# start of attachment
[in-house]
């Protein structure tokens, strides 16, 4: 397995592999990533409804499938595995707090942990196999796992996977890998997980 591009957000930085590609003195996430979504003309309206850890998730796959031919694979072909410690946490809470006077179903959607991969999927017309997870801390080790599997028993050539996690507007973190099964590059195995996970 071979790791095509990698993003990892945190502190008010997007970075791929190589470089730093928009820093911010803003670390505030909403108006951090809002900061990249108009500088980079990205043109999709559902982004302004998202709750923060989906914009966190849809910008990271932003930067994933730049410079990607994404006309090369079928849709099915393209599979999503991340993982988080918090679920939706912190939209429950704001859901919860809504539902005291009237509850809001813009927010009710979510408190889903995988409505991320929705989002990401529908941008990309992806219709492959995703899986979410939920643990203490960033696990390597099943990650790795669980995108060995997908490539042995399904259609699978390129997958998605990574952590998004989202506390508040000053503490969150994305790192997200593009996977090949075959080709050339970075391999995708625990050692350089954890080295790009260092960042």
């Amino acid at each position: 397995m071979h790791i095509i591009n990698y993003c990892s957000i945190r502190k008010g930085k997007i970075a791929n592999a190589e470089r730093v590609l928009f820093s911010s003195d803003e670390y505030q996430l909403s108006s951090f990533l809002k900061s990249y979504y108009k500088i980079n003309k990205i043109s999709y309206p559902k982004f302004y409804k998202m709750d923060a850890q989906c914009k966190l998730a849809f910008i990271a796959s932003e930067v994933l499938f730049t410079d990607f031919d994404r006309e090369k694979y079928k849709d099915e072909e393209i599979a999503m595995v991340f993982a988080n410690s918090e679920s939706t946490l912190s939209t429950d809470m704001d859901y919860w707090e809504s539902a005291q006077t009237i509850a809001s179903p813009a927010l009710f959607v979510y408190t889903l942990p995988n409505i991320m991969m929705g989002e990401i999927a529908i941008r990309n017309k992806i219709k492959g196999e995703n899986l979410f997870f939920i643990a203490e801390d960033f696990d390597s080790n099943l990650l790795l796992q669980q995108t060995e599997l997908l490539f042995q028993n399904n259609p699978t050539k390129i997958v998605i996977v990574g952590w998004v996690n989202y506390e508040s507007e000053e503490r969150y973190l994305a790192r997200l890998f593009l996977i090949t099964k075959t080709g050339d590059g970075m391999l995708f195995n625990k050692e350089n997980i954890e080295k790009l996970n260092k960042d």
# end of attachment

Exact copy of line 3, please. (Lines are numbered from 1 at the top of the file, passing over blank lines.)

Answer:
């Amino acid at each position: 397995m071979h790791i095509i591009n990698y993003c990892s957000i945190r502190k008010g930085k997007i970075a791929n592999a190589e470089r730093v590609l928009f820093s911010s003195d803003e670390y505030q996430l909403s108006s951090f990533l809002k900061s990249y979504y108009k500088i980079n003309k990205i043109s999709y309206p559902k982004f302004y409804k998202m709750d923060a850890q989906c914009k966190l998730a849809f910008i990271a796959s932003e930067v994933l499938f730049t410079d990607f031919d994404r006309e090369k694979y079928k849709d099915e072909e393209i599979a999503m595995v991340f993982a988080n410690s918090e679920s939706t946490l912190s939209t429950d809470m704001d859901y919860w707090e809504s539902a005291q006077t009237i509850a809001s179903p813009a927010l009710f959607v979510y408190t889903l942990p995988n409505i991320m991969m929705g989002e990401i999927a529908i941008r990309n017309k992806i219709k492959g196999e995703n899986l979410f997870f939920i643990a203490e801390d960033f696990d390597s080790n099943l990650l790795l796992q669980q995108t060995e599997l997908l490539f042995q028993n399904n259609p699978t050539k390129i997958v998605i996977v990574g952590w998004v996690n989202y506390e508040s507007e000053e503490r969150y973190l994305a790192r997200l890998f593009l996977i090949t099964k075959t080709g050339d590059g970075m391999l995708f195995n625990k050692e350089n997980i954890e080295k790009l996970n260092k960042d």